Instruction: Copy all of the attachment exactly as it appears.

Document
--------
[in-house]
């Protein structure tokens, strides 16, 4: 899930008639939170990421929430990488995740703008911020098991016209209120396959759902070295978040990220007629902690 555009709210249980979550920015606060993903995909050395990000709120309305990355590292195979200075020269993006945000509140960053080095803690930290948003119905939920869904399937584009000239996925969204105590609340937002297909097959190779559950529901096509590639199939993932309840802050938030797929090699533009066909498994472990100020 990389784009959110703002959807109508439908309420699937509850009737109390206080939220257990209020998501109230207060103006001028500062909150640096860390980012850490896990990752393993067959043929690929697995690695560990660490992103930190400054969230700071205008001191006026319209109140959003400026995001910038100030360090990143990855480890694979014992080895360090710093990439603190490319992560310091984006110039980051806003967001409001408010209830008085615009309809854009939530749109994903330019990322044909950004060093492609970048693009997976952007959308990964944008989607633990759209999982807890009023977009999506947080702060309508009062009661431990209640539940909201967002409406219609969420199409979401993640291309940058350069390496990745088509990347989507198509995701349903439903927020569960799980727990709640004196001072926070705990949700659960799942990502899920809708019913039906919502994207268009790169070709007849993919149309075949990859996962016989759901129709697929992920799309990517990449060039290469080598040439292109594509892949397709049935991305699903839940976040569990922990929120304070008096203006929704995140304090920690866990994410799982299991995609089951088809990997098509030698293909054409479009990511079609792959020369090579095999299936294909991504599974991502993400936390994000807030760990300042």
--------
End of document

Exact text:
[in-house]
């Protein structure tokens, strides 16, 4: 899930008639939170990421929430990488995740703008911020098991016209209120396959759902070295978040990220007629902690 555009709210249980979550920015606060993903995909050395990000709120309305990355590292195979200075020269993006945000509140960053080095803690930290948003119905939920869904399937584009000239996925969204105590609340937002297909097959190779559950529901096509590639199939993932309840802050938030797929090699533009066909498994472990100020 990389784009959110703002959807109508439908309420699937509850009737109390206080939220257990209020998501109230207060103006001028500062909150640096860390980012850490896990990752393993067959043929690929697995690695560990660490992103930190400054969230700071205008001191006026319209109140959003400026995001910038100030360090990143990855480890694979014992080895360090710093990439603190490319992560310091984006110039980051806003967001409001408010209830008085615009309809854009939530749109994903330019990322044909950004060093492609970048693009997976952007959308990964944008989607633990759209999982807890009023977009999506947080702060309508009062009661431990209640539940909201967002409406219609969420199409979401993640291309940058350069390496990745088509990347989507198509995701349903439903927020569960799980727990709640004196001072926070705990949700659960799942990502899920809708019913039906919502994207268009790169070709007849993919149309075949990859996962016989759901129709697929992920799309990517990449060039290469080598040439292109594509892949397709049935991305699903839940976040569990922990929120304070008096203006929704995140304090920690866990994410799982299991995609089951088809990997098509030698293909054409479009990511079609792959020369090579095999299936294909991504599974991502993400936390994000807030760990300042």